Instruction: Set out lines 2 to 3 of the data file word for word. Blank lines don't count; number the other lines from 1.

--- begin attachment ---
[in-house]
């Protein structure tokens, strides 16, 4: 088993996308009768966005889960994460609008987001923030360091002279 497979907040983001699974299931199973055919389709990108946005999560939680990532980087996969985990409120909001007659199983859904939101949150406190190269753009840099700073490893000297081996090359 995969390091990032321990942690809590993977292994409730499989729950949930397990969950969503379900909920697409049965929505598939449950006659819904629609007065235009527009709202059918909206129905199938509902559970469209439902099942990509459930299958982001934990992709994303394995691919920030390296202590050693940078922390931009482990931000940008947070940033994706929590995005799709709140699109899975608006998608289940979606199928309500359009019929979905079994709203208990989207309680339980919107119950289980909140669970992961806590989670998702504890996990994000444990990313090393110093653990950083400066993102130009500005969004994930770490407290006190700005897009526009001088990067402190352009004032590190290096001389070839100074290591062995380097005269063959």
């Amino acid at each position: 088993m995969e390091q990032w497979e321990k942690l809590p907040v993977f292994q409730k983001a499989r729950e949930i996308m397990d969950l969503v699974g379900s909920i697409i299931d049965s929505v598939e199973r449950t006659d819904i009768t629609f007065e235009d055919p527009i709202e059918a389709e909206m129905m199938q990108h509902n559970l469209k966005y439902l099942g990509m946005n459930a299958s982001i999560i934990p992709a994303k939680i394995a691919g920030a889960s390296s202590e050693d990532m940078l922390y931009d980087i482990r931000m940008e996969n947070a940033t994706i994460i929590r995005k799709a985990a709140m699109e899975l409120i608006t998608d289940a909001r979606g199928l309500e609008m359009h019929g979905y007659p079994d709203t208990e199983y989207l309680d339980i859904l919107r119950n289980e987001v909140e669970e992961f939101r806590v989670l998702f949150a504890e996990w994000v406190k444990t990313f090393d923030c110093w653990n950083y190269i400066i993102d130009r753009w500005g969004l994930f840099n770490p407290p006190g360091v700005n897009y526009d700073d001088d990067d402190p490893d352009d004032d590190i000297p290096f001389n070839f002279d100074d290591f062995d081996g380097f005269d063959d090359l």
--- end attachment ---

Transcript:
């Protein structure tokens, strides 16, 4: 088993996308009768966005889960994460609008987001923030360091002279 497979907040983001699974299931199973055919389709990108946005999560939680990532980087996969985990409120909001007659199983859904939101949150406190190269753009840099700073490893000297081996090359 995969390091990032321990942690809590993977292994409730499989729950949930397990969950969503379900909920697409049965929505598939449950006659819904629609007065235009527009709202059918909206129905199938509902559970469209439902099942990509459930299958982001934990992709994303394995691919920030390296202590050693940078922390931009482990931000940008947070940033994706929590995005799709709140699109899975608006998608289940979606199928309500359009019929979905079994709203208990989207309680339980919107119950289980909140669970992961806590989670998702504890996990994000444990990313090393110093653990950083400066993102130009500005969004994930770490407290006190700005897009526009001088990067402190352009004032590190290096001389070839100074290591062995380097005269063959």
């Amino acid at each position: 088993m995969e390091q990032w497979e321990k942690l809590p907040v993977f292994q409730k983001a499989r729950e949930i996308m397990d969950l969503v699974g379900s909920i697409i299931d049965s929505v598939e199973r449950t006659d819904i009768t629609f007065e235009d055919p527009i709202e059918a389709e909206m129905m199938q990108h509902n559970l469209k966005y439902l099942g990509m946005n459930a299958s982001i999560i934990p992709a994303k939680i394995a691919g920030a889960s390296s202590e050693d990532m940078l922390y931009d980087i482990r931000m940008e996969n947070a940033t994706i994460i929590r995005k799709a985990a709140m699109e899975l409120i608006t998608d289940a909001r979606g199928l309500e609008m359009h019929g979905y007659p079994d709203t208990e199983y989207l309680d339980i859904l919107r119950n289980e987001v909140e669970e992961f939101r806590v989670l998702f949150a504890e996990w994000v406190k444990t990313f090393d923030c110093w653990n950083y190269i400066i993102d130009r753009w500005g969004l994930f840099n770490p407290p006190g360091v700005n897009y526009d700073d001088d990067d402190p490893d352009d004032d590190i000297p290096f001389n070839f002279d100074d290591f062995d081996g380097f005269d063959d090359l």